My friend James applied to a local show at a gallery after meeting the gallery director more than once at openings.
He submitted work to the open call the gallery was having for a group show, and the drama began.
His friend and roommate also submitted work to the open call – and what started out as hopeful, promising, even probable, turned into a mess.
On the day he found out that he did not get into the show through the open call, he found out that his friend did get into the show. It was bad enough that he was rejected, but worse that his friend was accepted, because he felt that the friends work was poorly done and amateurish while his work was more accomplished, sincere and relevant.
His sense of rejection turned to anger, then to jealousy, and then to conspiracy – maybe his friend and the director knew this and were talking behind his back? Maybe the director thought his friend was more charming and funny and gave him the show based on his personality – or maybe there is something else…
Those thoughts turn to something darker – “this is useless, impossible, the odds are stacked against me somehow.”
If we are being really honest, he was also thinking:
“Well, maybe I don’t look good enough, I’m fat, my clothes aren’t hip, I’m getting older, I didn’t go to a trending MFA program…”
What effect does this begin to have on him?
His career can’t move forward because he does not have a show. He has stopped believing in himself, and because his confidence is taking a hit, he doubts it will ever happen, and a nagging thought is generated – the art world is unfair, perhaps rigged, and now rejection feels like drowning in a cruel sea.
What he did next is something anyone can do in this situation:
He retooled this rejection, this failure, this takedown, into a comeback strategy. It is a time honored technique, actors use it, entertainers use it, politicians use it, all after terrible reviews and worse, you know those stories.
In his case, his comeback strategy didn’t get the next group show he applied to…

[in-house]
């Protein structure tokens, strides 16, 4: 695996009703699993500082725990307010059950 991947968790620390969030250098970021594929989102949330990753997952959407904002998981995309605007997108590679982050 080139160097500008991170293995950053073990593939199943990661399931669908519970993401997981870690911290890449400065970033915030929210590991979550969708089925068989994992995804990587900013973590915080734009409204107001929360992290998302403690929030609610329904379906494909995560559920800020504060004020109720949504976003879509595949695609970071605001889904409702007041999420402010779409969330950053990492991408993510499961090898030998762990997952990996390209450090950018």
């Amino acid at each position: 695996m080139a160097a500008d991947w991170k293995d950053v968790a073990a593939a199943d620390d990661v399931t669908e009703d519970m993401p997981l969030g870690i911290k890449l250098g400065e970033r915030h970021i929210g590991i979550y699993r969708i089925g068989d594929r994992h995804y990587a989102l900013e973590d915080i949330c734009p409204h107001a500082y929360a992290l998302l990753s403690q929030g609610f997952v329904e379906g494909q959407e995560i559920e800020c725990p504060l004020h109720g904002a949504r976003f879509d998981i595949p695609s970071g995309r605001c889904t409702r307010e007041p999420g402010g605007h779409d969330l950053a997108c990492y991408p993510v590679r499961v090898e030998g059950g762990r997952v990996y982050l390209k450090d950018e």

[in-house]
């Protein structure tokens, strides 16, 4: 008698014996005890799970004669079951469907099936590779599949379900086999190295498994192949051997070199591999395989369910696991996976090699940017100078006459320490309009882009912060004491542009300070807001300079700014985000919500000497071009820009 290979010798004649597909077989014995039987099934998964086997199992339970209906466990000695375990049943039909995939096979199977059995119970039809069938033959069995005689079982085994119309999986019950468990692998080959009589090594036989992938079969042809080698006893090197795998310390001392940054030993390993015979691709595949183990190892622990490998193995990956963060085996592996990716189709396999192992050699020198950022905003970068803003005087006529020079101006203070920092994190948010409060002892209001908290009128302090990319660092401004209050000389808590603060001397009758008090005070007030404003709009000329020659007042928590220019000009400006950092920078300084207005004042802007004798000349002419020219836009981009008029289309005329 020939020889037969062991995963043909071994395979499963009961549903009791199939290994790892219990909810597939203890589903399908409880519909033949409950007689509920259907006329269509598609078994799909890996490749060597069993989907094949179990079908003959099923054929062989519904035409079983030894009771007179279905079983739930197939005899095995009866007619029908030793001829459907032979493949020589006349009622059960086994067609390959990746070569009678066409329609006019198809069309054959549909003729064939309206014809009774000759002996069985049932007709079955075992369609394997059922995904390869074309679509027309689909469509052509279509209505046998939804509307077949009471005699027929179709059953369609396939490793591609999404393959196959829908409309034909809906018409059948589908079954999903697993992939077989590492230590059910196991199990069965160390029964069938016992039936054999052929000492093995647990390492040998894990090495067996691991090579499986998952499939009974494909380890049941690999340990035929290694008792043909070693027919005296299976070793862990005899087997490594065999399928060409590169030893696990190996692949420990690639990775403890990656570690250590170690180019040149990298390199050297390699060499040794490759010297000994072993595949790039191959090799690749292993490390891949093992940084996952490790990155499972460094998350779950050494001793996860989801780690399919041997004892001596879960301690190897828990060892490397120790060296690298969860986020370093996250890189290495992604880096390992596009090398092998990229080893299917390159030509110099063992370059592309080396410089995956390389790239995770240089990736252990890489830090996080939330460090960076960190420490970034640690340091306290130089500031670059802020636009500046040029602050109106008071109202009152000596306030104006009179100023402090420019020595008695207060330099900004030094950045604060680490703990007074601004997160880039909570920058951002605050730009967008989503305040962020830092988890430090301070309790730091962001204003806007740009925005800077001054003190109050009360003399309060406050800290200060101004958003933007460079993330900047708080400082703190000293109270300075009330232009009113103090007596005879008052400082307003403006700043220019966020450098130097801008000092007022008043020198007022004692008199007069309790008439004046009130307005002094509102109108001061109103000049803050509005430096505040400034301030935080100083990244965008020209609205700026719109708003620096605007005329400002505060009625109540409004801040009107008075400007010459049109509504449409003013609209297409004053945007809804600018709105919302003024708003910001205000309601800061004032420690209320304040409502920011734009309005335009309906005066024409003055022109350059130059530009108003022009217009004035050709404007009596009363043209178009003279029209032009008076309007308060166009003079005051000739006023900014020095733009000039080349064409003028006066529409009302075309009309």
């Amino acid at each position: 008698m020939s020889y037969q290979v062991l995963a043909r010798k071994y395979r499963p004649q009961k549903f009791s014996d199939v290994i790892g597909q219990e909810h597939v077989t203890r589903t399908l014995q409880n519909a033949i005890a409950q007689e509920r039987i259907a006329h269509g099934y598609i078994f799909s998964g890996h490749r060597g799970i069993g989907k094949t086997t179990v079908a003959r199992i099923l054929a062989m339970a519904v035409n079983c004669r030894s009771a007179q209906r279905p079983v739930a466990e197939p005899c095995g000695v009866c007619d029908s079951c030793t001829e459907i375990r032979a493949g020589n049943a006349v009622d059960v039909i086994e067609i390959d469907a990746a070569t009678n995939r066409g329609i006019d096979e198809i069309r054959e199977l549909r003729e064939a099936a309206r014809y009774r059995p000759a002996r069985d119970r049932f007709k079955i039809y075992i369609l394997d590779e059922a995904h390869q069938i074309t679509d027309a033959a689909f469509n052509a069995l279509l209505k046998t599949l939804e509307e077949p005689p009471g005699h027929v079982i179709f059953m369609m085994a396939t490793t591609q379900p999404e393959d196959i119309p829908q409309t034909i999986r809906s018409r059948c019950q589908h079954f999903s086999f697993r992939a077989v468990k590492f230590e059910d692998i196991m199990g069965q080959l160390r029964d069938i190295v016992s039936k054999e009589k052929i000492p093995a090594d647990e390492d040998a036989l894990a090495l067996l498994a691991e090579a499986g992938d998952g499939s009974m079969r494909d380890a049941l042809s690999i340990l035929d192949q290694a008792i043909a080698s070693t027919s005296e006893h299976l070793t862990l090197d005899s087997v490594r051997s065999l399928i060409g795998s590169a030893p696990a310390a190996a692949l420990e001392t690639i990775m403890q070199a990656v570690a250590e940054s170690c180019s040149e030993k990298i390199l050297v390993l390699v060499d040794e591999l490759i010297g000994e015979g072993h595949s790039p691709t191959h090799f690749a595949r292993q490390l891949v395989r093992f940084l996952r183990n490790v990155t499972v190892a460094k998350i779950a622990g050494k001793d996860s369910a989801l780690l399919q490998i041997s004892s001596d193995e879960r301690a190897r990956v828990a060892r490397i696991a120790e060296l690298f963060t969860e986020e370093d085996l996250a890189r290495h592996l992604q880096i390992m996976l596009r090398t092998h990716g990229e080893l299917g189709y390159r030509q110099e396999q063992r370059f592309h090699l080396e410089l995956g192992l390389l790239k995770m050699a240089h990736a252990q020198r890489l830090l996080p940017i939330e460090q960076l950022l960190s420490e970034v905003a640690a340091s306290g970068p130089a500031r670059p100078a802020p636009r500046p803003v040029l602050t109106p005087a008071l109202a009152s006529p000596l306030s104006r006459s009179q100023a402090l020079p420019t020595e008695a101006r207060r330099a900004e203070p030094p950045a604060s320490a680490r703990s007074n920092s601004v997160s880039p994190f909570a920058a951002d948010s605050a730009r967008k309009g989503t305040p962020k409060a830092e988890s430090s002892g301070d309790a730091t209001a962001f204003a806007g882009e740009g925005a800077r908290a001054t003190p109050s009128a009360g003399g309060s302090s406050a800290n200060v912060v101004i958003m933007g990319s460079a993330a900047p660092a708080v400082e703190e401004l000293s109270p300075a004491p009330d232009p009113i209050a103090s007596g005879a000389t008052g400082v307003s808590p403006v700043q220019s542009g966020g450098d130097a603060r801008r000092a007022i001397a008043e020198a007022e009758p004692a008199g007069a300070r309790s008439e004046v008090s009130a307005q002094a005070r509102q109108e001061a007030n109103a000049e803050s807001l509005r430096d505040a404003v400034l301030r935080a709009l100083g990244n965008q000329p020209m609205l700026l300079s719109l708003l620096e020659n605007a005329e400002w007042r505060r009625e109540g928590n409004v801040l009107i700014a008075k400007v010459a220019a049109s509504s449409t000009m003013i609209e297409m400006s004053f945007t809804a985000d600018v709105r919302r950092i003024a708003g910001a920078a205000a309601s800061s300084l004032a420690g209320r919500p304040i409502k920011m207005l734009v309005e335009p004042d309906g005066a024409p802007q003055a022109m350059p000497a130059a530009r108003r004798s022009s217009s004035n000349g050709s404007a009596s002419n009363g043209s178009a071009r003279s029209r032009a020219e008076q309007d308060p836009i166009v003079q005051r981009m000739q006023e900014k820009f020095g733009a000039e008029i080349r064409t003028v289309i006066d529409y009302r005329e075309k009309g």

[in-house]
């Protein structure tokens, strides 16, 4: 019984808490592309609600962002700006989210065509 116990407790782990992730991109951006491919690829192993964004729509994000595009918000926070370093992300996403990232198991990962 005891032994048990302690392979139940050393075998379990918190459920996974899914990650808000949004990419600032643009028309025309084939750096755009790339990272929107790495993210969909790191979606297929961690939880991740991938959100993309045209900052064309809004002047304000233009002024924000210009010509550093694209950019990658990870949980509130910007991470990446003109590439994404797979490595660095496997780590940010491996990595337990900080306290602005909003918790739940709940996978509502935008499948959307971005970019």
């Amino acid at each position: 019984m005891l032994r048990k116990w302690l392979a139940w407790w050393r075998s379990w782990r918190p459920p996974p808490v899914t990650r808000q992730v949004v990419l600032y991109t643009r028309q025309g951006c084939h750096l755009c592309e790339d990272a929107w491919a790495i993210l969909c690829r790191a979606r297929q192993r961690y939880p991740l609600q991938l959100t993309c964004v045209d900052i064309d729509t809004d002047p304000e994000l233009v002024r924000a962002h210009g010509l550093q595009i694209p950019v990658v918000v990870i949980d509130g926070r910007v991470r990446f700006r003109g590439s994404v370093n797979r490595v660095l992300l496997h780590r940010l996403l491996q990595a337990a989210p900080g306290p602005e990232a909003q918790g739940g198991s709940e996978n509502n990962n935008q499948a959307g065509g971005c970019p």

He actually got a solo show and then a major purchase by a good collector!
With that boost of confidence he had the strength to apply to more exhibits and reach out to curators. The negative self-talk changed, now he no longer felt that all was unfair or rigged, or that he was somehow less then the artists in the show he was rejected from. His attitude changed completely.
What is a comeback strategy for an artist?
It is fairly simple and straight-forward and you can use it for similar situations.
This is what a comeback strategy is composed of;
1. Apply to more shows
2. Reach out to curators by email and have meetings
3. Rewrite your statement and bio
Sounds simple doesn’t it? It takes guts to make a comeback strategy and the support of friends is a big help too. If you are in need of a comeback strategy follow those three steps.
If you want support from me in terms of editing your new bio and statement as well as feedback on your presentation and strategy to refresh and reboot your presence in the art world, then consider joining my membership classes. Because that is exactly what they are designed for – and you will meet a supportive group of artists as well as other teachers who will give you support and feedback as well.
You will get professional editors working on your bio and statement and a New York gallerist will also give you feedback if you have questions, and there are more expert teachers on topics like grant writing and proposing parers to international biennials and more resources to give you the needed reboot or support for your comeback, and it is all for just $40 a month.